“I believe that when the body is strong, the mind thinks strong thoughts” – Henry Rollins
Start with the Outside
If someone were to see me on my mat at Mark Fisher Fitness, it might not look like the “deep work” that one usually associates with healing, moving forward or finding your voice.
And yet, everything I am today, everything I love about myself and believe about myself, is because of my strength practice, “living the iron life,” and working from the outside in.
For 32 years, I felt like there were 3 distinct parts of Caitlin Condy, working independently from each other at best, working against each other most regularly: Caitlin’s mind, Caitlin’s heart, Caitlin’s body.
And I was not alone in this. Since the 17th century, Western culture has been all about keeping the mind and the body disconnected. (It also serves capitalism pretty well.)
There is a certain practicality to outside-in work. I work in the beauty industry, which is broadly notorious for making money from folks by making them feel less than, but our team is trying to change that from our own little corner in our own little chair. #believe!
I love hearing people talk about how a bit of red lipstick, their signature cologne, or their daily application of mascara can make them feel invincible. What a powerful outside-in practice!
The same is true for our strength practice. There is such a simple elegance to the consistency one can find at the gym. As Henry Rollins says, “Two hundred pounds is always two hundred pounds.”
Your 16kg bell is always your 16kg, until it’s time for the 20, 24, 32… and so it goes as your strength grows.
“Just Pick it Up”
But at the mat, feeling my feet on the ground and simply saying my next action step “just pick up the weight”—and I do pick it up—I have my proof that I am strong.
It’s not that deep really. I’m not an imposter, it’s not a matter of worthiness. I do it because I am able, because I have been doing it consistently. The weight is tangible proof of my strength.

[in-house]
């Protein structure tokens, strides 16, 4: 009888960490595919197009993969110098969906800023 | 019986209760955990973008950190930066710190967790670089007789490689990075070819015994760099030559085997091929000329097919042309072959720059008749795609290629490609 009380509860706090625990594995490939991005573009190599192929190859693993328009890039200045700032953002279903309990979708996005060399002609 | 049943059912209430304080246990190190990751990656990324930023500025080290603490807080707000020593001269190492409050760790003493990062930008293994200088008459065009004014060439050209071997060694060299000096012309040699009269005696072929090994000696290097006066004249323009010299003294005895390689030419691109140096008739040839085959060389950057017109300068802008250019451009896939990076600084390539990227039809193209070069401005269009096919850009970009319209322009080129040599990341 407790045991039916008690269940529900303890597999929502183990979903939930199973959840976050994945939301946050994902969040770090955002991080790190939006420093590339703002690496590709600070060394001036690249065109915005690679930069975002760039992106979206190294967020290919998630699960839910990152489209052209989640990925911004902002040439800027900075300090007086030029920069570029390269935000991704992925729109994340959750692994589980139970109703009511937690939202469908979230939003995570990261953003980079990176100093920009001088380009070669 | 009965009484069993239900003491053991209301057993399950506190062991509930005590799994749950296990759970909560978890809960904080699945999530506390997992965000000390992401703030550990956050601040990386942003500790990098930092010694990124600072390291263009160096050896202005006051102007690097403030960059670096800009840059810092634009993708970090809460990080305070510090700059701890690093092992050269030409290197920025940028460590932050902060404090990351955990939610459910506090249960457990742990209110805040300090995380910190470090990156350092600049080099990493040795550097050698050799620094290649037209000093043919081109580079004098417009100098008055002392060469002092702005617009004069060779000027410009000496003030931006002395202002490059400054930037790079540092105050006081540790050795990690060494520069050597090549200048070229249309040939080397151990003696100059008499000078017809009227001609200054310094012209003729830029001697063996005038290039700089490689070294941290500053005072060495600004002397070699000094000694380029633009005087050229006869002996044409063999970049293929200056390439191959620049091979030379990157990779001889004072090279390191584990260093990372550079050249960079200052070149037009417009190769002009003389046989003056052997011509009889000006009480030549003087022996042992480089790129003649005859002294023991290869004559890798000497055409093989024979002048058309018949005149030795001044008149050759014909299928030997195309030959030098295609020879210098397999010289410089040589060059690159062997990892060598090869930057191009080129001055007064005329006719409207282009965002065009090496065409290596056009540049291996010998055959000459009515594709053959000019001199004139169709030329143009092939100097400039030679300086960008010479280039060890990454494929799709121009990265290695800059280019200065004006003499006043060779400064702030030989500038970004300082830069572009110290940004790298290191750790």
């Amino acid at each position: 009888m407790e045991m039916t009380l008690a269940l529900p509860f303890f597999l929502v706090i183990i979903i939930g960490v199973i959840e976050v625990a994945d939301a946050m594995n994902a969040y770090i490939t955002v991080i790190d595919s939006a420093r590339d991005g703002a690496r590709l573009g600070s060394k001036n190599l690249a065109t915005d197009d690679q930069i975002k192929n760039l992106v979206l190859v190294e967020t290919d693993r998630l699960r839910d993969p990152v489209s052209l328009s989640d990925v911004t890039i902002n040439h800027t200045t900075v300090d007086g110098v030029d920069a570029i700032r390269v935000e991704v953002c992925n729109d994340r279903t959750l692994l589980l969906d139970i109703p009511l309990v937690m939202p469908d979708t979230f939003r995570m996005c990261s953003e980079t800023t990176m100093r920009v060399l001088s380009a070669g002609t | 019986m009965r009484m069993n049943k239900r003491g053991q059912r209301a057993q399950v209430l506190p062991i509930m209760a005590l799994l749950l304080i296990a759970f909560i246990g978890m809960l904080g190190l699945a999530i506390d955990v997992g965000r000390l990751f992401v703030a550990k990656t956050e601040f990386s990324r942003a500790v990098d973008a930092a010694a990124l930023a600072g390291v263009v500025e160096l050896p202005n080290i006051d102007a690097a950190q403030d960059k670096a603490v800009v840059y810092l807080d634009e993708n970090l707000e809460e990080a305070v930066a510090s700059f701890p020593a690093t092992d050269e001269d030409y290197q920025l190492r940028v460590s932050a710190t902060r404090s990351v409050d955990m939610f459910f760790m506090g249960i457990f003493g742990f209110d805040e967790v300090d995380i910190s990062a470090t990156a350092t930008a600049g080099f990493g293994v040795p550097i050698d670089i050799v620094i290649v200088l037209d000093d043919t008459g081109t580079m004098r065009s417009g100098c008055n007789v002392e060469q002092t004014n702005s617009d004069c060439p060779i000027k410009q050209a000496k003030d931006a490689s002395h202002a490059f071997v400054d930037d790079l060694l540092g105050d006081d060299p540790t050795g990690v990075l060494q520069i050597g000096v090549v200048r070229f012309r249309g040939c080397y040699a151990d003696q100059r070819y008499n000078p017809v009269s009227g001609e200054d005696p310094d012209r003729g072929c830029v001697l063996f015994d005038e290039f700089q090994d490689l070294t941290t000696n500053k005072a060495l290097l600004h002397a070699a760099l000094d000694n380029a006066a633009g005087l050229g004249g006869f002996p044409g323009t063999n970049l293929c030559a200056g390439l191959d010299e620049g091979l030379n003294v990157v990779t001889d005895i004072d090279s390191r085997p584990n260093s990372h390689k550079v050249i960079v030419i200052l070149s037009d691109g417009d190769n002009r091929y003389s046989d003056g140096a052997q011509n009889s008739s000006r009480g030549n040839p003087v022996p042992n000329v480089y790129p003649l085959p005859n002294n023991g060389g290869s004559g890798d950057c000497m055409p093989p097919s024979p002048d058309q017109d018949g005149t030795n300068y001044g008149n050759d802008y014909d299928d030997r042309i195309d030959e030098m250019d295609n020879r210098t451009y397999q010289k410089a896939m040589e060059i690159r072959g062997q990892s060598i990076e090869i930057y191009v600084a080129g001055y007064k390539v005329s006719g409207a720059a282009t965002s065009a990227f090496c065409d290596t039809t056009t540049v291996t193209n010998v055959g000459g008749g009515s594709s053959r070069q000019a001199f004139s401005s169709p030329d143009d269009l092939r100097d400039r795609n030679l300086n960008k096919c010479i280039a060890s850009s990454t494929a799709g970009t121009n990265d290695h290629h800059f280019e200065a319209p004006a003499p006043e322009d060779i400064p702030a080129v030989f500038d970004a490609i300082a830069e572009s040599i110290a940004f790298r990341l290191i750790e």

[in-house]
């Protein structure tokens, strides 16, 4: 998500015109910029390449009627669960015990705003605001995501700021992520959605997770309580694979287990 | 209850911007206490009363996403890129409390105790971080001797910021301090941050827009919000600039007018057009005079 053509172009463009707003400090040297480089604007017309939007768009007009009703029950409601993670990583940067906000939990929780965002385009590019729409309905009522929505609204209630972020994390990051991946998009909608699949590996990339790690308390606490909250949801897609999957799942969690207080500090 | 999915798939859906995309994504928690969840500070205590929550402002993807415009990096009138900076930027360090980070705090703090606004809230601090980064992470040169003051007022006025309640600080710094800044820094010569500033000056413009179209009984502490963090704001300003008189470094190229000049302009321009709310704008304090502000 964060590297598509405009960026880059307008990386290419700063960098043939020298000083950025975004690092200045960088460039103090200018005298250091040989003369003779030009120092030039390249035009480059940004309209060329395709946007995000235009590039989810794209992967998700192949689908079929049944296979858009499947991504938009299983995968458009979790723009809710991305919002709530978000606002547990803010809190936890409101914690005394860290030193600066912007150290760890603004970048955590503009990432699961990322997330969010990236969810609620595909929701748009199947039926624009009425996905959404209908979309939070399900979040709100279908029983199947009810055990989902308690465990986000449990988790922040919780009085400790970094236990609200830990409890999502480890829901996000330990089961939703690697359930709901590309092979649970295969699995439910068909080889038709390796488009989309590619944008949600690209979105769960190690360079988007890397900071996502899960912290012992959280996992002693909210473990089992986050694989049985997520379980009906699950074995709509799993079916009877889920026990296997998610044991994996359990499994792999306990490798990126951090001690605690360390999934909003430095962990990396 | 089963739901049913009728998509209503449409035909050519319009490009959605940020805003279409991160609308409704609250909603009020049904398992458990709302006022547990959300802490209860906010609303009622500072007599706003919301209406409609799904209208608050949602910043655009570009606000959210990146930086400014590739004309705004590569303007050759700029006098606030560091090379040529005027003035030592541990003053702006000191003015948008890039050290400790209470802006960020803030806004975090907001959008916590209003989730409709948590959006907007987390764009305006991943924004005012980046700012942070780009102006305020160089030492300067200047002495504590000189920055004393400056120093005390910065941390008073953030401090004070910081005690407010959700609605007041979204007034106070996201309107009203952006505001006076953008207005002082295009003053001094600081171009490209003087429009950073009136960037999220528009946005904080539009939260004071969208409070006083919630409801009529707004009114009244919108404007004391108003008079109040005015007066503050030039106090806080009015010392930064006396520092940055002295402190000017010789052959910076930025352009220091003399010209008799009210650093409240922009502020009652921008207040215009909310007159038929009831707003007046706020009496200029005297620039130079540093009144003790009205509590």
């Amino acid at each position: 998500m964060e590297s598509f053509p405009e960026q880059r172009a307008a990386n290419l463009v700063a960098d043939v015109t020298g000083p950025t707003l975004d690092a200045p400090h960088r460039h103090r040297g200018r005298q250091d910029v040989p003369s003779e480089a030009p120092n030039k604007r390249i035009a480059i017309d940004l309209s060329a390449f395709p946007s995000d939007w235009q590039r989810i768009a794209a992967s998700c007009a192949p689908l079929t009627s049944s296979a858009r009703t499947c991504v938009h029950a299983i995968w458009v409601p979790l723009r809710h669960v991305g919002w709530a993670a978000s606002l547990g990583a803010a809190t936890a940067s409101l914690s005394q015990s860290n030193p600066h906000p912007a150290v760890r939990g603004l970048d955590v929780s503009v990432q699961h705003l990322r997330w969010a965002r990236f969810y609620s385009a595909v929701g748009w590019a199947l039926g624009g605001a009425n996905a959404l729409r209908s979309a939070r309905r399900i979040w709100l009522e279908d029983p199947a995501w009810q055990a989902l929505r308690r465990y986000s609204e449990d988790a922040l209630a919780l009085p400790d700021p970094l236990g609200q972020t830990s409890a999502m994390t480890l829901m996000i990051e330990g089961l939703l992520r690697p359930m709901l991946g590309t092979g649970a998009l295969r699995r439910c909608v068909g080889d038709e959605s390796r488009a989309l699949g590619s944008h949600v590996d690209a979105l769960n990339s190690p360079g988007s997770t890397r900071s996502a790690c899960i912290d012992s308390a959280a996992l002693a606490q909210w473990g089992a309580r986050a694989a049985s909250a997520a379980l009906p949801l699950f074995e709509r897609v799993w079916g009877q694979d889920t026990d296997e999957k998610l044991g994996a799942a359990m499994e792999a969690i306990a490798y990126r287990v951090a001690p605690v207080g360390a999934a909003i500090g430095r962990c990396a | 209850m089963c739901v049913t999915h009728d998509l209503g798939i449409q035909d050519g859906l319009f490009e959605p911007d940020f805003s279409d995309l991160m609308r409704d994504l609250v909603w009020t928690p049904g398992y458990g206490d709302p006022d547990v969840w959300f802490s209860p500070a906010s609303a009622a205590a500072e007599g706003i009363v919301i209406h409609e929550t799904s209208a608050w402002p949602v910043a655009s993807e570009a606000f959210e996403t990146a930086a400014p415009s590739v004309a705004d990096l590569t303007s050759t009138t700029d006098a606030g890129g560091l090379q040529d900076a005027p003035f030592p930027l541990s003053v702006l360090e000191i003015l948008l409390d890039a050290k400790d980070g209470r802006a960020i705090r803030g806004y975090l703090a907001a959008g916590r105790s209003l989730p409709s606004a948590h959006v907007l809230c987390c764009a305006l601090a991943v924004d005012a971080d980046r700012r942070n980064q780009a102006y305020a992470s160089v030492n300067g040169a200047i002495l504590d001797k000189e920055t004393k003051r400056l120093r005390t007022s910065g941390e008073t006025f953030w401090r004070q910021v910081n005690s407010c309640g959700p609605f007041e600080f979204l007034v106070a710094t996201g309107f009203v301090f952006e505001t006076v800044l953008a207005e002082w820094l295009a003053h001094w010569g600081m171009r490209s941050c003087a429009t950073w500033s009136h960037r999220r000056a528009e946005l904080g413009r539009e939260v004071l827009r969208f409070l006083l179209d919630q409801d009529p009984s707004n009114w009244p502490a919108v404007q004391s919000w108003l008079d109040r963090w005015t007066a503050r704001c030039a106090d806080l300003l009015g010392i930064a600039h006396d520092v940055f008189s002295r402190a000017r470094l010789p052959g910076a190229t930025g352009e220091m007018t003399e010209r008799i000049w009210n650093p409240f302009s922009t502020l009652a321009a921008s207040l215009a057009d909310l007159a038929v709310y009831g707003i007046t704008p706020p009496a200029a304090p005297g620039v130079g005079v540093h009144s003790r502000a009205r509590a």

“Just pick it up.”
When my heart and my mind were not ready to allow me to be my best self, the practical steps of picking up a weight allowed the brain to believe what the body had achieved.
The outside-in work I have done over the past five years has helped me to connect what used to be three parts of myself that were always at-odds to a whole Caitlin: Who can know she’s strong when she’s scared, she’s strong when she’s crying, she’s strong when she’s grieving, she’s strong when she’s laughing, she’s strong when she’s experiencing joy.
Our engagement with the community is on outside-in practice. We gain the practical skills of existing in a community dedicated to this type of work, getting one percent better and supporting each other while doing it.
We see aspirational examples of years of this work in our trainers, who guide us through, because sometimes we need the outside encouragement to gently guide us to the strength within.
I’ll end with a story that’s particularly timely this week as we grieve the loss of a former MFF trainer.
Near my 33rd birthday was when I entered the MFF Clubhouse for the first time. Landen Jones did my intake and he was the first person, outside of close friends and even closer family that I admitted to “not always allowing myself to eat” and to having lost any sense of self care.
He held space for me but also made it clear that I was going to get the tools to help get on track to where I wanted to go, who I wanted to be and how I wanted to feel.
Later in my journey, I was stuck for months on a 12kg kettlebell swing during a class with Landen. He danced over to me, switched it out for a 16kg, and fan kicked away.
Swinging that 16kg was one of the proudest moments for me. Not that deep. But he gave it to me because he knew I was able. He gave me the gift of tangible proof.
What a legacy to leave. May we all do the same for each other on our quest to better ourselves from the outside in.
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